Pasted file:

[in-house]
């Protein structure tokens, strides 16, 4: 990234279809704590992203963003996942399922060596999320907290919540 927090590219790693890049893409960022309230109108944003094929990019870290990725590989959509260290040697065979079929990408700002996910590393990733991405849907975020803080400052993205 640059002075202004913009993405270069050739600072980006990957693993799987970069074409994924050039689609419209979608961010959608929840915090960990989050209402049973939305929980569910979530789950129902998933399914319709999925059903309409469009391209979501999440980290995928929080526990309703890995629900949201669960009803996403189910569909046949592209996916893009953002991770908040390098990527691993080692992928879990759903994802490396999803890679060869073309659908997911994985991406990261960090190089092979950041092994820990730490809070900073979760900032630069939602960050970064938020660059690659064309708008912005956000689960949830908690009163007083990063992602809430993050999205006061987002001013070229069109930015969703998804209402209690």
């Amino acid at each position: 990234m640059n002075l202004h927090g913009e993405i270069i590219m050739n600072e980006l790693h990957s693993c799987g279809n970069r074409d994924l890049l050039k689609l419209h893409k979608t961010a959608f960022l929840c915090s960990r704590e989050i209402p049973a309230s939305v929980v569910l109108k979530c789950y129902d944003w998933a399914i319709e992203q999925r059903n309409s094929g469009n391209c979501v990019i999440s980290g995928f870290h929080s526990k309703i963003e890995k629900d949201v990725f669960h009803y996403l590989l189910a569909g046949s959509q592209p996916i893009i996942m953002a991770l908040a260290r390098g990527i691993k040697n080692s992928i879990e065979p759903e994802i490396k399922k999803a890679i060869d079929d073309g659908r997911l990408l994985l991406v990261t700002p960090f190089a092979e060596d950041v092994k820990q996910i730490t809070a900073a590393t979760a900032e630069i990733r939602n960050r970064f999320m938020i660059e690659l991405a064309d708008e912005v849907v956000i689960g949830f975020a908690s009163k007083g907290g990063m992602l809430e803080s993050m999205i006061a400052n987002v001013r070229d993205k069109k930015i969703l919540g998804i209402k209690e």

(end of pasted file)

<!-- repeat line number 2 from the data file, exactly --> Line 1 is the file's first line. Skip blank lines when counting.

């Protein structure tokens, strides 16, 4: 990234279809704590992203963003996942399922060596999320907290919540 927090590219790693890049893409960022309230109108944003094929990019870290990725590989959509260290040697065979079929990408700002996910590393990733991405849907975020803080400052993205 640059002075202004913009993405270069050739600072980006990957693993799987970069074409994924050039689609419209979608961010959608929840915090960990989050209402049973939305929980569910979530789950129902998933399914319709999925059903309409469009391209979501999440980290995928929080526990309703890995629900949201669960009803996403189910569909046949592209996916893009953002991770908040390098990527691993080692992928879990759903994802490396999803890679060869073309659908997911994985991406990261960090190089092979950041092994820990730490809070900073979760900032630069939602960050970064938020660059690659064309708008912005956000689960949830908690009163007083990063992602809430993050999205006061987002001013070229069109930015969703998804209402209690």